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Violence and Voice: Exploring the Brutal Storytelling of Martin Scorsese Films

By David Young · September 12, 2022

Violence and Voice: Exploring the Dark Storytelling Martin Scorsese Films_feature

If you’re a fan of gangster movies, true crime, snappy dialogue, and absolutely unbearable tension, you’ve likely devoured Martin Scorsese films like they were drenched in Mama Scorsese’s famous meat sauce.

Hailed as one of the great auteur directors of the Hollywood Renaissance, Scorsese is a director with a very clear voice. His work continues to illuminate the darkest corners of crime, violence, and greed even today, revealing these often unseen worlds in brutal realness. In fact, things sometimes get a little too real in his stories, and audiences begin to realize that there is a very human layer to the real-life madness being showcased.

Through casual “dinner table scenes,” narration, and various fourth wall breaking techniques, Scorsese manages to show how dark and violent his stories can get — a reflection of how dark and violent the world actually is. Let’s take a look at a few Martin Scorsese films and how they capture our attention.

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GoodFellas

Say these two words to anyone who’s read or watched GoodFellas, and they’ll have a traumatic flashback: “Funny how?” The way a stomach must drop when someone is being grilled by a mafioso can’t be understated — and that’s not even the strongest indication of how unhinged Tommy (Joe Pesci) gets to be later on.

This scene is emblematic of something omnipresent in the film: GoodFellas showcases the dangers of proximity with the Families. Even on “good terms,” violence and the fear of it pervade the lifestyle, as we see it culminate multiple times into full-on violence during the story. The careful use of narration guides us to understand the long-standing relationships between some of the characters — and it sets up what happens when that all goes bad.

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The Wolf of Wall Street

Something that can’t be ignored is the way that violence is used to capture the climate of a certain era. This is done with utmost precision in The Wolf of Wall Street, where Scorsese’s goal as a director was to paint the devastation, desperation, and debauchery that ensued from Jordan Belfort’s true meteoric rise to criminal heights in the wake of Black Monday.

Martin Scorsese’s depictions of violence here include domestic abuse and beating someone senseless before hanging them off a balcony — alongside some slurs that showcase the insensitivity of the age. You can hear that senselessness and insensitivity in the narration, too, as it pairs perfectly with the casual attitudes of Belfort and his associates after the fact.

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Casino

One movie in which the narration seems to take over almost completely is Casino, where much of the voiceover brings to light how the casinos in Las Vegas found their way into the hands of Chicago’s organized crime syndicates. The film is based on true events, even the murders and the car bombing, and the verisimilitude of these events is captured onscreen to great effect.

Scorsese’s trademark narration device gets implemented in this script quite prominently. Still, he wrote it in a way that truly completes the narrative with detailed fervor, a love for history, and a small sense of hindsight that feels perfect for the film.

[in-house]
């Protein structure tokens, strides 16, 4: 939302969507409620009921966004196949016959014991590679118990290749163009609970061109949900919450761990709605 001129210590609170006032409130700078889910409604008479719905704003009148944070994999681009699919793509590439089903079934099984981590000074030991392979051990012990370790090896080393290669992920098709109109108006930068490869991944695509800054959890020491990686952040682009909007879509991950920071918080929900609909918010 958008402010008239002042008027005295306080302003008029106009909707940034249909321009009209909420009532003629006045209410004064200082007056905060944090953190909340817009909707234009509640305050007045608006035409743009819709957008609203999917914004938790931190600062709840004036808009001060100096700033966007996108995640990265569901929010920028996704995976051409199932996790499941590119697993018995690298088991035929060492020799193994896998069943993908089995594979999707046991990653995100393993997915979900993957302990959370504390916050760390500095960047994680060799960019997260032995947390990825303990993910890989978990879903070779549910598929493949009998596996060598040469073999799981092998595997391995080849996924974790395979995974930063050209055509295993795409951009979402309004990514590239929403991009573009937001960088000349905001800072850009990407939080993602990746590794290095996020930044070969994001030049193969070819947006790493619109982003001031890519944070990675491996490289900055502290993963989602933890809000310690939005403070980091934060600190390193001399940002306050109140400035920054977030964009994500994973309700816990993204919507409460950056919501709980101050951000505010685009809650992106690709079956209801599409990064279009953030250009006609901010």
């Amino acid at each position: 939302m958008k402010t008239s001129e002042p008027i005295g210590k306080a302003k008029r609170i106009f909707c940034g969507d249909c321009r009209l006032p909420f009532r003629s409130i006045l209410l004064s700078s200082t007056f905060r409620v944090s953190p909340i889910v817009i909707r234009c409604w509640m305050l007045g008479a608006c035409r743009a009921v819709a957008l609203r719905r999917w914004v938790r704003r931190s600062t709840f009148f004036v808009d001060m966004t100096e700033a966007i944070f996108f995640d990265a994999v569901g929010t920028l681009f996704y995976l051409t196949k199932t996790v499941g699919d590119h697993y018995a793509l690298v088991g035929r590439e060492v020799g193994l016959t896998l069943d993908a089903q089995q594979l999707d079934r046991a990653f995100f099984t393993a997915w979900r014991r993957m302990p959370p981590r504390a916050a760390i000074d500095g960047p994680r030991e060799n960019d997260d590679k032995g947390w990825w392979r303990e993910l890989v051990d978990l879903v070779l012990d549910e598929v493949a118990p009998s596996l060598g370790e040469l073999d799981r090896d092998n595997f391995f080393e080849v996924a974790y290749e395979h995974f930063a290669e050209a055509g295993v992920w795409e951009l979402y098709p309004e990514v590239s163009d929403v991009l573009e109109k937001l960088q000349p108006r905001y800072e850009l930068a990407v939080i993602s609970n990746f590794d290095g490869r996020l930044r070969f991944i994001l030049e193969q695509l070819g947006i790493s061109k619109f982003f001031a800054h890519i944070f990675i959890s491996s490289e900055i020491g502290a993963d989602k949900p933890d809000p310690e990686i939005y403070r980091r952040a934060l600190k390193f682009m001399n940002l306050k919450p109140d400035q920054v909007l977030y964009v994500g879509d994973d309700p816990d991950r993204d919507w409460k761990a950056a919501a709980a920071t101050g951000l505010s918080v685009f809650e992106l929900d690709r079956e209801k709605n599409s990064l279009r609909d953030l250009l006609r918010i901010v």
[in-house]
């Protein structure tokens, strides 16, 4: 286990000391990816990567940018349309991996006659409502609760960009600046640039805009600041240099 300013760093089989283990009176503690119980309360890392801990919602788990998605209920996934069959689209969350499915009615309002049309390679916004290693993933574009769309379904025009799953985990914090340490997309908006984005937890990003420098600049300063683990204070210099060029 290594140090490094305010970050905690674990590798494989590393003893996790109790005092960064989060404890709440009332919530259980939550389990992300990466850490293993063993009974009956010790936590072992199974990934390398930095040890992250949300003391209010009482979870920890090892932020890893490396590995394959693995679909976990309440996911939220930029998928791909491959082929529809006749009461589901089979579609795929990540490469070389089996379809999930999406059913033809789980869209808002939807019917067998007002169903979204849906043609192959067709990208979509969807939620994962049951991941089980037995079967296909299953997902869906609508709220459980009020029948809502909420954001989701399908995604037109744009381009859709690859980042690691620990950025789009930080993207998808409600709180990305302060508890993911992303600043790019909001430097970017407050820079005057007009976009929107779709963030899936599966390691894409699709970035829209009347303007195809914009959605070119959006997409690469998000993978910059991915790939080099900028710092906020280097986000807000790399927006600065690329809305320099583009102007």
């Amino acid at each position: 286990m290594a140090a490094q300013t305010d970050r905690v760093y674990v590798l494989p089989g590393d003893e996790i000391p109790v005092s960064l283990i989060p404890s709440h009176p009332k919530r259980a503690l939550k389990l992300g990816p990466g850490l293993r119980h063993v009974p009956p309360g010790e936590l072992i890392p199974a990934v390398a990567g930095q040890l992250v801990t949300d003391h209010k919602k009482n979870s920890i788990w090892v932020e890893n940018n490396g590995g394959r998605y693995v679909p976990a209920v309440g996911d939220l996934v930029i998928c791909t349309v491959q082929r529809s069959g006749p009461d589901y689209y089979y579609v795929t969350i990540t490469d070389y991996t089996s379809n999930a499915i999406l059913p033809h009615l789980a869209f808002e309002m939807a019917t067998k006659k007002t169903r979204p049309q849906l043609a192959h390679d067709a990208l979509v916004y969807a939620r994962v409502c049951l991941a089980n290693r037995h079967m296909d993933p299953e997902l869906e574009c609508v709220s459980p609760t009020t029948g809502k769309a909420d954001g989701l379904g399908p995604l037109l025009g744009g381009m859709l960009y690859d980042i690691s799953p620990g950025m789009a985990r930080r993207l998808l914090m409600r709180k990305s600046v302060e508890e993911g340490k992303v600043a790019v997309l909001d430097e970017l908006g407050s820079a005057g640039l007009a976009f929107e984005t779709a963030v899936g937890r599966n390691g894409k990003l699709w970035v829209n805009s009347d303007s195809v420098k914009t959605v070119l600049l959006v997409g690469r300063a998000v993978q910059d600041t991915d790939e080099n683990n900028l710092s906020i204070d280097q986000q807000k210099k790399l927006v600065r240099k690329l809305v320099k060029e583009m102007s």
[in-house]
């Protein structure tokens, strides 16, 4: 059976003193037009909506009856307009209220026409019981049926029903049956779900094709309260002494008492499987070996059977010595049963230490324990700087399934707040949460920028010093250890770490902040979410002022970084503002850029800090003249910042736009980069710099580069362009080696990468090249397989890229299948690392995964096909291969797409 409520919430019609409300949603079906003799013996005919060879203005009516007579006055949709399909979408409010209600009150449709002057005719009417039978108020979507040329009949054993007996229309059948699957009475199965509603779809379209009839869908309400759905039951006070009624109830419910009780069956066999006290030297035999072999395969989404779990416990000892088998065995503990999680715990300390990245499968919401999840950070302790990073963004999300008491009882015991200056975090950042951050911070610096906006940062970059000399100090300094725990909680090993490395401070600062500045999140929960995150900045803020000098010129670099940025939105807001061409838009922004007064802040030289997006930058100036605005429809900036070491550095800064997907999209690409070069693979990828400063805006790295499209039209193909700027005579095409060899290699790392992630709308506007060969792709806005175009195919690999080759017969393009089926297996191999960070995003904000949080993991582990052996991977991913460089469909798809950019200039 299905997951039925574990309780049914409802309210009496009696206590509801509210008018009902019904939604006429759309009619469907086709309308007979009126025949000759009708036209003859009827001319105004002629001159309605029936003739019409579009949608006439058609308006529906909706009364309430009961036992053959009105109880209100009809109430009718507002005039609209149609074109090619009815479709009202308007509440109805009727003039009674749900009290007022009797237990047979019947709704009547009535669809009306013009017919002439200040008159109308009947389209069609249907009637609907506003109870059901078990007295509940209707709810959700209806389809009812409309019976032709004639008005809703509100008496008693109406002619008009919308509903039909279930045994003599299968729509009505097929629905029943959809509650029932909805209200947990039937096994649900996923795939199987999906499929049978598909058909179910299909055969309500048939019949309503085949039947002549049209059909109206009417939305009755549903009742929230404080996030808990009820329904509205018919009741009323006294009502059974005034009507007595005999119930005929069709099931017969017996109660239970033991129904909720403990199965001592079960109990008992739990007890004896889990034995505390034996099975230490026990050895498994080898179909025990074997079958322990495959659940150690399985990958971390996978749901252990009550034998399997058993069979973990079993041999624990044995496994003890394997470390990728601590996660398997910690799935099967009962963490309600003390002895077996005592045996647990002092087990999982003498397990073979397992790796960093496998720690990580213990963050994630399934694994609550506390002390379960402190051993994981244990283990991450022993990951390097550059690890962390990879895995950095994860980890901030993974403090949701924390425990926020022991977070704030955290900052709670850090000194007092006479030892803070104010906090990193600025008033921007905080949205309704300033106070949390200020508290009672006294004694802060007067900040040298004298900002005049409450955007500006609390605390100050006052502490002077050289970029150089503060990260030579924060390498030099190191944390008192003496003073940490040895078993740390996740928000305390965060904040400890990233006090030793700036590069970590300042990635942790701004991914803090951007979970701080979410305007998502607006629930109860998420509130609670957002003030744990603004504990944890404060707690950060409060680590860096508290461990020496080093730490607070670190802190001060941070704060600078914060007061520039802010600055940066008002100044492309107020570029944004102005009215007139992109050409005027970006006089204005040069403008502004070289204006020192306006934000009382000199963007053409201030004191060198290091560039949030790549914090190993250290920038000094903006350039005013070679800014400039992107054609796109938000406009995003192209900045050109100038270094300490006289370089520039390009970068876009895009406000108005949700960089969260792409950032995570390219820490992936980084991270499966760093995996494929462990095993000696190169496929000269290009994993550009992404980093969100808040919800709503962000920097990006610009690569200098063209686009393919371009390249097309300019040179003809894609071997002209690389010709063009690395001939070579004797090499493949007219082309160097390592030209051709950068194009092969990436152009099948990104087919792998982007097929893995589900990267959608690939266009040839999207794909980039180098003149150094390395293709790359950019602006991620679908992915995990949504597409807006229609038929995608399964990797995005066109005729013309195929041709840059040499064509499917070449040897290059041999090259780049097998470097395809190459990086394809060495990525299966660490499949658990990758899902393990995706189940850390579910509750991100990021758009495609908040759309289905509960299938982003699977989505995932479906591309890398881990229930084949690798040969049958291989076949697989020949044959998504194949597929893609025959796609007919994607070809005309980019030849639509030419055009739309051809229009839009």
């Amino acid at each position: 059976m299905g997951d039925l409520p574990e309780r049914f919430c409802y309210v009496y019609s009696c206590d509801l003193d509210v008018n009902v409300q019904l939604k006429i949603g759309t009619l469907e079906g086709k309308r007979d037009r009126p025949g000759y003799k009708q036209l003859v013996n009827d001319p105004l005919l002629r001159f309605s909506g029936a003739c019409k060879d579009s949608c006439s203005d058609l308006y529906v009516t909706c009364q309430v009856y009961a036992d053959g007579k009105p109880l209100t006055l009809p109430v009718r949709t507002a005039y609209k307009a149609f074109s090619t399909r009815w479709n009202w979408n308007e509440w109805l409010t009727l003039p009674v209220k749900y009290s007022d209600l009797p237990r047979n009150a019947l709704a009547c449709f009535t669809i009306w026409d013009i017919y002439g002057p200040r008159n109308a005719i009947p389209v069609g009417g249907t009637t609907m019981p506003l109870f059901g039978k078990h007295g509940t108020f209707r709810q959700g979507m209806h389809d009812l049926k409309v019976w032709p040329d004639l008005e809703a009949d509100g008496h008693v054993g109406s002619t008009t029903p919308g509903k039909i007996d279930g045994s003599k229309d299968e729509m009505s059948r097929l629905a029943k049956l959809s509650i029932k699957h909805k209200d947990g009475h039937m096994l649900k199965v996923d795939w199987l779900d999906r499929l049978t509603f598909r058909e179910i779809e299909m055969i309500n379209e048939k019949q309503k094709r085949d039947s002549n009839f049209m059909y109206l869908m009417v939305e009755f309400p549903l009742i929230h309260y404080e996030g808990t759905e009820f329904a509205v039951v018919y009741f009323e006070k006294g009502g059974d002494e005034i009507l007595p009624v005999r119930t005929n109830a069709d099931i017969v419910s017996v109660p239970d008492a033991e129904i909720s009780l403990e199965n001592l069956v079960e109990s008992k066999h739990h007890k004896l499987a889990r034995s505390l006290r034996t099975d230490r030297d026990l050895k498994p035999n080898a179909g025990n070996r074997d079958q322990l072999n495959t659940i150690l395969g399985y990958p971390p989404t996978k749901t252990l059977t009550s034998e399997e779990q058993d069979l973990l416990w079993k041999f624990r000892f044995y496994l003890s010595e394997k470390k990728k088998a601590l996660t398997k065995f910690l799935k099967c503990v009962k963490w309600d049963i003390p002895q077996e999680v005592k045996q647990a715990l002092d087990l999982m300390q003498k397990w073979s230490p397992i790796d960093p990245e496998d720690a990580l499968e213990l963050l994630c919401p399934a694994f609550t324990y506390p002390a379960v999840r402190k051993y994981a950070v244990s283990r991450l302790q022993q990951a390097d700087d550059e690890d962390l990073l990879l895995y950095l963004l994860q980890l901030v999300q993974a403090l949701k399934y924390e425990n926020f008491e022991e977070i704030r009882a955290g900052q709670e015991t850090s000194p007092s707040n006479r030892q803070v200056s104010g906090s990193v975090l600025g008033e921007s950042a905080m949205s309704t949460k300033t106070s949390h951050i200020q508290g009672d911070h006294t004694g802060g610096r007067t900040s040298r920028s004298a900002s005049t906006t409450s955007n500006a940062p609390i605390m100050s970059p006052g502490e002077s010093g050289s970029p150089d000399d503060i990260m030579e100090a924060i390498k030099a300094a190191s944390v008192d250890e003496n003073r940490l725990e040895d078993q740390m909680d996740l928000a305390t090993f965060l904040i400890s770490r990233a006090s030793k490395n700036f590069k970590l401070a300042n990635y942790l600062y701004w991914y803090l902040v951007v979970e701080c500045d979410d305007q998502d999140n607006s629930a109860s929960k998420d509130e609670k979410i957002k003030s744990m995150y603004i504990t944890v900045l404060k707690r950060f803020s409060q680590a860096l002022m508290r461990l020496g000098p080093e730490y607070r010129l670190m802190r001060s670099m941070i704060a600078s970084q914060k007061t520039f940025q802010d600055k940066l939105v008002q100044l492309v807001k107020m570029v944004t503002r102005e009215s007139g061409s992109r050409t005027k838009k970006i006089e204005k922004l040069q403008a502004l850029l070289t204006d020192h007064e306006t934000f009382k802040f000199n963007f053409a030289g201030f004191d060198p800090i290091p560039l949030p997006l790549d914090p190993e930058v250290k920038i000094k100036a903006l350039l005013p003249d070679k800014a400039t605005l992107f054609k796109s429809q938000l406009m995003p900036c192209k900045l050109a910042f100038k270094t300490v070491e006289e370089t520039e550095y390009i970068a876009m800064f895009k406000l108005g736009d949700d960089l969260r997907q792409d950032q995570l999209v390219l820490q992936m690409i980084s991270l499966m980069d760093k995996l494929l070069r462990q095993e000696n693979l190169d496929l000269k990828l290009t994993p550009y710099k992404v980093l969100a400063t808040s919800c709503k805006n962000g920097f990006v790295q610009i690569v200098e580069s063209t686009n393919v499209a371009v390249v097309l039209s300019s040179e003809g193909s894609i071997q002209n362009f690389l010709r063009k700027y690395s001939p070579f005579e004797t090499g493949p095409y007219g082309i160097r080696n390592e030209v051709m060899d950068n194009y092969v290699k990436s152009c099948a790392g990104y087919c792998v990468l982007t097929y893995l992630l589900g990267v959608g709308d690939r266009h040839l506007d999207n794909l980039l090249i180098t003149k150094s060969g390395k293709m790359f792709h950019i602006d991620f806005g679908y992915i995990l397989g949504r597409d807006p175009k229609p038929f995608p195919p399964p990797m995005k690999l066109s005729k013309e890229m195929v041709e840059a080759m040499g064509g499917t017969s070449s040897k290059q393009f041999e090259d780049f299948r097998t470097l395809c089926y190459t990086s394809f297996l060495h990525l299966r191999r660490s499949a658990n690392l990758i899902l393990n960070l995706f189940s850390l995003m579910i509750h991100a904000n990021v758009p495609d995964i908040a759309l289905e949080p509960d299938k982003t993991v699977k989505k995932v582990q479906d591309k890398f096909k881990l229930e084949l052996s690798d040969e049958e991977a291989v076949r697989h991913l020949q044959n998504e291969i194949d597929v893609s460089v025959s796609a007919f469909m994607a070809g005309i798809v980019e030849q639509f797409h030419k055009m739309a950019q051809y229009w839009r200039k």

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Silence

This story steps outside the usual bounds of gangs and New York City for something that Scorsese explored elsewhere: the Edo period in Japan. The story has a lot of similar themes, though: Clandestine dealings, though dealings of faith, stand in the face of a government body — much like the usual tales of Mafiosi that Martin Scorsese is so well-known for.

It’s this driving struggle of faith for Jesuit missionaries and their Japanese counterparts that leads to violent encounters like the torture endured by the hidden Christian population when discovered by officials. Scorsese also uses two separate narrators to indicate a very clear (and pivotal) shift in the narrative.

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The Irishman

This film tackles a story of intrigue involving the 1950s Mafia and some powerful players like Jimmy Hoffa, a figure of great importance in the unionized labor movement. The story is told through the eyes of Robert De Niro’s character, Frank Sheeran, as he intimately shares all he knows about the events in a way that seems to beseech the attention of the audience directly.

Sheeran, presently in a nursing home, relives his days as a contract killer, and the subject matter lends itself to a clear and deeply introspective view. Violence isn’t a byproduct in this movie, but it’s actually the goal of the story, as it gives perspective to a crime that’s yet to be solved in real life. Still, the omnipresence of violence is an important thing to note, and the way Sheeran shares his story counts in all respects as another use of Scorsese’s usual voice.

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Conclusion

It’ll do your soul some good to take a gander at Scorsese’s other top films, like Taxi Driver and The Departed, as well as Scorsese’s Mean Streets script. They definitely also use the trademarks we’ve gone over here.

But no matter what he uses, Scorsese is a director whose imprint on American film has been felt through his contributions onscreen and on the page. If you’re looking to learn from a director with one of the most well-recognized voices in cinema, you’d do well to start learning from the films of Martin Scorsese, no question!

Scripts from this Article